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NFL notebook: Defensive guru Arnsparger dies at 88


The Sports Xchange

Bill Arnsparger, the coordinator of the Miami Dolphins’ famous “No-Name” and “Killer B’s” defenses, died Friday at age 88.

Arnsparger coached under Woody Hayes at Ohio State in the early 1950s and met Don Shula while they were assistants at Kentucky in the late 1950s. Shula hired Arnsparger to be his defensive line coach with the Baltimore Colts in 1964, and Arnsparger followed Shula to Miami in 1970 and built the “No-Name Defense” that helped Miami go 17-0 in 1972 and win consecutive Super Bowls.

Arnsparger also was a key figure in the careers of Dick LeBeau and Steve Spurrier. Arnsparger shared his zone defense principles with LeBeau, who then became the modern master of that scheme while with the Cincinnati Bengals and Pittsburgh Steelers.

As athletic director at Florida from 1986 to 1992, Arnsparger hired Spurrier, who went on to lead the school to six SEC championships and the 1996 national title.

—The Dallas Cowboys and New York Yankees are valued at $3.2 billion by Forbes, making them the second-most valuable sports franchises in the world.

The Real Madrid soccer club is worth $3.26 billion, topping the list of the world’s 50 most valuable sports teams of 2015.

The NFL landed the most teams in the top 50, with 20 franchises. Major League Baseball had 12, the NBA 10 and soccer seven. The NHL landed one team on the list; the Toronto Maple Leafs are tied for No. 37 at $1.3 billion.

—Former Indianapolis Colts wide receiver Reggie Wayne wants to play one more NFL season.

Wayne, who was in Indianapolis on Friday to receive a key to the city, told reporters he plans to play a 15th season in 2015. The Colts parted ways with Wayne in March after 14 seasons, making him an unrestricted free agent.

Wayne, who made the Pro Bowl six times, said some NFL teams have been calling him. “Ideal is playing one more year and hanging it up,” Wayne said Friday. “It’s something I’m excited about. I really am. I guess in due time we’ll figure out where it is.”

—Denver Broncos wide receiver Demaryius Thomas has his sights set on winning the Super Bowl and breaking records after signing a five-year, $70 million deal.

Thomas, speaking at a news conference in Englewood, Colo., on Friday, said he “wanted to finish a Bronco, retire a Bronco” with negotiations now behind him.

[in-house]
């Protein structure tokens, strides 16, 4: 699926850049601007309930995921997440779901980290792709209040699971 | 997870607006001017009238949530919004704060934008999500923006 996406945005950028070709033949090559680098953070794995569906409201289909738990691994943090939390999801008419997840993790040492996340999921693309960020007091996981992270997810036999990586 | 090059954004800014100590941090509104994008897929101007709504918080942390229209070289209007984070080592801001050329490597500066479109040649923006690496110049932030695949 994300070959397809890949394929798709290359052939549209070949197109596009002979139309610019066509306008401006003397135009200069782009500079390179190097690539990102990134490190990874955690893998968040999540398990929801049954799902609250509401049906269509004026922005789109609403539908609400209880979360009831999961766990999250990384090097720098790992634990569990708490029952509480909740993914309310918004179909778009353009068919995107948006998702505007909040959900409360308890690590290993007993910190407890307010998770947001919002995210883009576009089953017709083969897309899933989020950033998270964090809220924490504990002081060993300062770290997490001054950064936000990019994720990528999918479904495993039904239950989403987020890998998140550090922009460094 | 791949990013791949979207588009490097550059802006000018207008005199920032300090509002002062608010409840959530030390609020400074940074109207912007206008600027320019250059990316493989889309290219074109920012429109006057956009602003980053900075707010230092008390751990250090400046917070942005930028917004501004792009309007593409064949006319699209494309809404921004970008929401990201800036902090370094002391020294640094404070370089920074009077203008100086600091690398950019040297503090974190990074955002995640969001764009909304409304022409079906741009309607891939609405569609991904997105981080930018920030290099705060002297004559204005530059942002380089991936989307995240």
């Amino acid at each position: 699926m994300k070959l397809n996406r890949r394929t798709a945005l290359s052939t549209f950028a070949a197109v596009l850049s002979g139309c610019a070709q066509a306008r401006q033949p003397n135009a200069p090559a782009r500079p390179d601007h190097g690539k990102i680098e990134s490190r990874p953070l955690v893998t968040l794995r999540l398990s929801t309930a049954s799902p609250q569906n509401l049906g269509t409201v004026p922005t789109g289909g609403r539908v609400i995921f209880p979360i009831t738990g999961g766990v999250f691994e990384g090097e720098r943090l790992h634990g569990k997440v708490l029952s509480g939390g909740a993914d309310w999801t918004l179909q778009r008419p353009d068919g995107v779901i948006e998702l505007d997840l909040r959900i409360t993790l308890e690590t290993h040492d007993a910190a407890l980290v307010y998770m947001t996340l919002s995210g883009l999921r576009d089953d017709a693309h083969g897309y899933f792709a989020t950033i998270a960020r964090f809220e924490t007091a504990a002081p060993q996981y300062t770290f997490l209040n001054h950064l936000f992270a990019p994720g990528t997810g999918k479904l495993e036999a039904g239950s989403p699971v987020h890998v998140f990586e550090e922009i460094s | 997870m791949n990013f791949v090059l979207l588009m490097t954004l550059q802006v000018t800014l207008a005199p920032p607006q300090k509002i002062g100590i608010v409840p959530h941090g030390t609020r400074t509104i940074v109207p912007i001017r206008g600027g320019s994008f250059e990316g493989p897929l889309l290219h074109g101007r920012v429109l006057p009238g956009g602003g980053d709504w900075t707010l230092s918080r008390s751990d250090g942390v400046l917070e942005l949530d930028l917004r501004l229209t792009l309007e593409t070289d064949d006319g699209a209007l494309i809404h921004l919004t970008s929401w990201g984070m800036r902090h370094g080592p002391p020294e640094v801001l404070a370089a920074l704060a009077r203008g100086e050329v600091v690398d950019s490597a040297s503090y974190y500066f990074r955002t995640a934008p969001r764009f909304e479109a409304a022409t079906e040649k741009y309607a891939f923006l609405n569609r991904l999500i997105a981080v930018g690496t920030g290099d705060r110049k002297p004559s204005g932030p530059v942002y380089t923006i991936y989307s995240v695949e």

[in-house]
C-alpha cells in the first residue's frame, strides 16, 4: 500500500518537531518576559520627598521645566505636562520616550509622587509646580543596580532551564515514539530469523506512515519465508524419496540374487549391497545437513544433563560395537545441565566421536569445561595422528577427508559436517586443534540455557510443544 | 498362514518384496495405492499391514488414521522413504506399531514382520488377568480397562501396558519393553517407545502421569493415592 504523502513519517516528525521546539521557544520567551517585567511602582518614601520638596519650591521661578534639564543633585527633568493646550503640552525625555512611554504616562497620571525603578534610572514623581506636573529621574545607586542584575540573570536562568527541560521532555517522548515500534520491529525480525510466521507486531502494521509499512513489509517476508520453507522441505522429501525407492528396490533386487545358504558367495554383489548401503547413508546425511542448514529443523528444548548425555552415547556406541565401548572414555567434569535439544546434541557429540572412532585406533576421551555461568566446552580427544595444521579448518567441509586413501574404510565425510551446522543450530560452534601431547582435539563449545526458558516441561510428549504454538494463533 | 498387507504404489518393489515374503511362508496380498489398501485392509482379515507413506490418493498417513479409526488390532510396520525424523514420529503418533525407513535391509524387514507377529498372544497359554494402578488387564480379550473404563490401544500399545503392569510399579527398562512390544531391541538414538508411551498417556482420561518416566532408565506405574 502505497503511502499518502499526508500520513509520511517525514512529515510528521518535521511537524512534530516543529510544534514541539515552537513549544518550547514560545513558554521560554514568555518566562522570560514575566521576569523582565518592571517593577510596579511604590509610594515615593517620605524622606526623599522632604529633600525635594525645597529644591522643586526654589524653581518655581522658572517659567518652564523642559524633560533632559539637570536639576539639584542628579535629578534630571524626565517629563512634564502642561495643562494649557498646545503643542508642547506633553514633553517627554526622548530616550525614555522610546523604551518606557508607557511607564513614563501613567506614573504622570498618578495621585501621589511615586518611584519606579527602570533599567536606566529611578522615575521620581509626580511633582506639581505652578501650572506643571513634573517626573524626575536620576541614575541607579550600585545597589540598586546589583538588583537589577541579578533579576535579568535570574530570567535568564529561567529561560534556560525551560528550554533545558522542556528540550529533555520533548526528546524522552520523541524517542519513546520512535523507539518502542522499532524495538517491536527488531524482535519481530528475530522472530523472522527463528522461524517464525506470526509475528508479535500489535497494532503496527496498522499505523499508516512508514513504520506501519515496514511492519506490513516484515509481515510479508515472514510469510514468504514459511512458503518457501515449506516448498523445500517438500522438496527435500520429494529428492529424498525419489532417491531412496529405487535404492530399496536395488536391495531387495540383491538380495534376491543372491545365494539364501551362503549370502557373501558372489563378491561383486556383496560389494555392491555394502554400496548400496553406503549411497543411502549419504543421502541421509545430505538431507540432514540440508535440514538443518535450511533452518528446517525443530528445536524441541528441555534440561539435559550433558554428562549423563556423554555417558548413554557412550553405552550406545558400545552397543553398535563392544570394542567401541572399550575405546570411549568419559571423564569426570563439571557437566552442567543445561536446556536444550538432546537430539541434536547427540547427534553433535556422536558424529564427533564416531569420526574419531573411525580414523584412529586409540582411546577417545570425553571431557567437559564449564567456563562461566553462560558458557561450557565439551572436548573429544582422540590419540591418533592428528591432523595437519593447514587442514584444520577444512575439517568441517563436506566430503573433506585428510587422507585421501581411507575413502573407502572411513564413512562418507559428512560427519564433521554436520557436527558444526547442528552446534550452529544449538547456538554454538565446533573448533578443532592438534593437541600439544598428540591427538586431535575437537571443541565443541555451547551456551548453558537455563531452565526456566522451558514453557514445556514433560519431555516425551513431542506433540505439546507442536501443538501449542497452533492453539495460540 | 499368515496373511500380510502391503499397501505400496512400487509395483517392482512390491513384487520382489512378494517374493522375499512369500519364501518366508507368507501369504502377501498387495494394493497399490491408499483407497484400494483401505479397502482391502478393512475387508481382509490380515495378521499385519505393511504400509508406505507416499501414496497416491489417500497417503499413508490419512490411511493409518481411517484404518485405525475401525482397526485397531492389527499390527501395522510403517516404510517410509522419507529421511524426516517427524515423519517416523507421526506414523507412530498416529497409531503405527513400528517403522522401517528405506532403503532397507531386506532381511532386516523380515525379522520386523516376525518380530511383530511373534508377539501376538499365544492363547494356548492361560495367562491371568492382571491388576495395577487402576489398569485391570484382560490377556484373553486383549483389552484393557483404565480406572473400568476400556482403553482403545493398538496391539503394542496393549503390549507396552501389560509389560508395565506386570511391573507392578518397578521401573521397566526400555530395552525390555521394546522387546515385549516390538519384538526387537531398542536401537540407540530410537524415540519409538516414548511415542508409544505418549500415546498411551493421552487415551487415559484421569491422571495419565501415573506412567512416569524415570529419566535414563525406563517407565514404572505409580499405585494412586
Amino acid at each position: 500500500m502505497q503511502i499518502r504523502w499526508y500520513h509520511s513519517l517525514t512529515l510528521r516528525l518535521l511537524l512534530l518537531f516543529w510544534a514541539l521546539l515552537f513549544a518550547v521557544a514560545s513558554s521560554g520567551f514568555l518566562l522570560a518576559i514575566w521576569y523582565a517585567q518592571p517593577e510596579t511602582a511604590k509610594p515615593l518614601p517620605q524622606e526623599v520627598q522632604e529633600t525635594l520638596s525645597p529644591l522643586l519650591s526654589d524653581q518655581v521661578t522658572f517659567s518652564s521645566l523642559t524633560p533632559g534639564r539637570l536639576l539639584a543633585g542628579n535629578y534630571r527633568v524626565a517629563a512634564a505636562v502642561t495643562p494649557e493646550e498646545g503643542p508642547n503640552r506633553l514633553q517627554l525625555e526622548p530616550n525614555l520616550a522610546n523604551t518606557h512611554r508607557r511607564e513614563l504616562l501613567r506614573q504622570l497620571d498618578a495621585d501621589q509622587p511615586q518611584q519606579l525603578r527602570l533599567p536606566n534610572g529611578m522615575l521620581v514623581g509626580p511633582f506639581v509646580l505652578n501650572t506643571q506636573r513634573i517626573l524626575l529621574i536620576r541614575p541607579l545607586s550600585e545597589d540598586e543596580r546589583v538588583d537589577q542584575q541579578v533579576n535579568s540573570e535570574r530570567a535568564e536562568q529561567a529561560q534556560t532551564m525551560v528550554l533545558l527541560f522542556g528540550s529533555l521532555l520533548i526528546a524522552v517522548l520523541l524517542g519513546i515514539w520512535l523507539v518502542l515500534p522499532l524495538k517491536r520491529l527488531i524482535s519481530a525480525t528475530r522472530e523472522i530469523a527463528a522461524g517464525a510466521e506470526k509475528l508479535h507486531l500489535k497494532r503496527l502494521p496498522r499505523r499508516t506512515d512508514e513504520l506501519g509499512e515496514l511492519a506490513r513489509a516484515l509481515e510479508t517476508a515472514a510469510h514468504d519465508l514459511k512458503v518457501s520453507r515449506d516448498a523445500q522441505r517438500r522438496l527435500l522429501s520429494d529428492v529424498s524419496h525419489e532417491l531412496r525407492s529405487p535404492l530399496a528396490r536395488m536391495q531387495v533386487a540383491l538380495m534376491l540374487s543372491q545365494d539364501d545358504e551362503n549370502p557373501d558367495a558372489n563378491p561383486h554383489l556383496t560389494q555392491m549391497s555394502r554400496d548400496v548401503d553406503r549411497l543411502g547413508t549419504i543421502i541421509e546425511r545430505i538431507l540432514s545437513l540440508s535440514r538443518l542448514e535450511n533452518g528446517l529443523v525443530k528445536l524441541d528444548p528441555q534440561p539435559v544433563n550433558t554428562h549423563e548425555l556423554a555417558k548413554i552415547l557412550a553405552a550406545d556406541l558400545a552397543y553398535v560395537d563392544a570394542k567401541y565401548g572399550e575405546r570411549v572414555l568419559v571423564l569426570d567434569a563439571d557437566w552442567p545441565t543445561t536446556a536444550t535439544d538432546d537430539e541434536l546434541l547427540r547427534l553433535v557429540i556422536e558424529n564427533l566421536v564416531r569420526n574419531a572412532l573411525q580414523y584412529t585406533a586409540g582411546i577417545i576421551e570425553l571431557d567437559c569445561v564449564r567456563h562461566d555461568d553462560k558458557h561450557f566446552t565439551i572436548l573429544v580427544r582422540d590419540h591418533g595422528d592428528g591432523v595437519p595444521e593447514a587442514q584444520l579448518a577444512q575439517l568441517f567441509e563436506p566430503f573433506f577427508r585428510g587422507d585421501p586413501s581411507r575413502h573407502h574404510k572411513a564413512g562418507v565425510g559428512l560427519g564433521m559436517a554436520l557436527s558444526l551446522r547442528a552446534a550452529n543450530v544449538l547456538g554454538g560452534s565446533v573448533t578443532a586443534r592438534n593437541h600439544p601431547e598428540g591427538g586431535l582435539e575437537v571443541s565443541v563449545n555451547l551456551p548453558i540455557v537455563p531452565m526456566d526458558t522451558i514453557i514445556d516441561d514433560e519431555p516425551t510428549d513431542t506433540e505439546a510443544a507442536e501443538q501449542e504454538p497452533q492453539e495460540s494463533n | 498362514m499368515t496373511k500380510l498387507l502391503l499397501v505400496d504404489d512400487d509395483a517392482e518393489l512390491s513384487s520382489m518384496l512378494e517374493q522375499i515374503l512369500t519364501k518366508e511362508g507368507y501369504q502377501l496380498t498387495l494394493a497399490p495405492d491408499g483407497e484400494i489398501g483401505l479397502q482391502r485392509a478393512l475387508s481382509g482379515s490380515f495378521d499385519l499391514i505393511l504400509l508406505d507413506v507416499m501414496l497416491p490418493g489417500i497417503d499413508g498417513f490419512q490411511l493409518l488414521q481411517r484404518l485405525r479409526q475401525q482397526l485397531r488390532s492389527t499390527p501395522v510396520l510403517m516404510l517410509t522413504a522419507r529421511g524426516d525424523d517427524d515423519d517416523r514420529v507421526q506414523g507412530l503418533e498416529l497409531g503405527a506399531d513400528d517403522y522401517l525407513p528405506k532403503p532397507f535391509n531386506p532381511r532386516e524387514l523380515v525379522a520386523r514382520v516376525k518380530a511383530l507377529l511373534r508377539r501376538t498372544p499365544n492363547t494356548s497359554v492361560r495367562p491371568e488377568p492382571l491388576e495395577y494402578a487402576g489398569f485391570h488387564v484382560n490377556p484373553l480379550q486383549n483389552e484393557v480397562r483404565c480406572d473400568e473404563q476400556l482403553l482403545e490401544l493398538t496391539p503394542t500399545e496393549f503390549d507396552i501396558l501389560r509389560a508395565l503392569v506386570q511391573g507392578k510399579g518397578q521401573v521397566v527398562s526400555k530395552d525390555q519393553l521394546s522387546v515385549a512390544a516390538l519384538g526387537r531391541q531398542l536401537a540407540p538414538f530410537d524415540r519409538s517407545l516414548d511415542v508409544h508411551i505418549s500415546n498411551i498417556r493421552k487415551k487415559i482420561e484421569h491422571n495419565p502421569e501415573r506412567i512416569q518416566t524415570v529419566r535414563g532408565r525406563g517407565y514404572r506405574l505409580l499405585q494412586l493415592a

“I still remember from draft day, I had no idea that I was going to be a Bronco,” Thomas said. “From that day on, I said I was going to be the best that I could be to help this team win a Super Bowl or win a lot of games. So far, we haven’t gotten the Super Bowl. We still have some work to do, and I look forward to working and getting a Super Bowl before I’m done.”

—Buffalo Bills coach Rex Ryan isn’t ready to comment on the arrest of offensive line coach Aaron Kromer, who allegedly punched a boy and threatened to kill his family in Florida last weekend.

Kromer was arrested by sheriffs on a misdemeanor battery charge in Walton County, Fla.

The Bills placed Kromer on indefinite paid administrative leave on Tuesday.

—New York Jets wide receiver Brandon Marshall, acquired in a trade this offseason, has no desire to play for another team in his career.

In fact, the five-time Pro Bowl veteran made it clear he would retire before going to another team, saying the Jets uniform will be the last one he wears.

“If I’m cut tomorrow, I’ll retire. This will be my last team. After the Jets, I’m done,” Marshall tweeted while answering questions from his Twitter followers late Thursday night.

In May, the Jets reworked the Marshall’s contract after acquiring him in March from the Chicago Bears. The maximum value of Marshall’s amended contract is $26 million over the next three seasons, up from $24.3 million, including an additional $1.3 million in guarantees.

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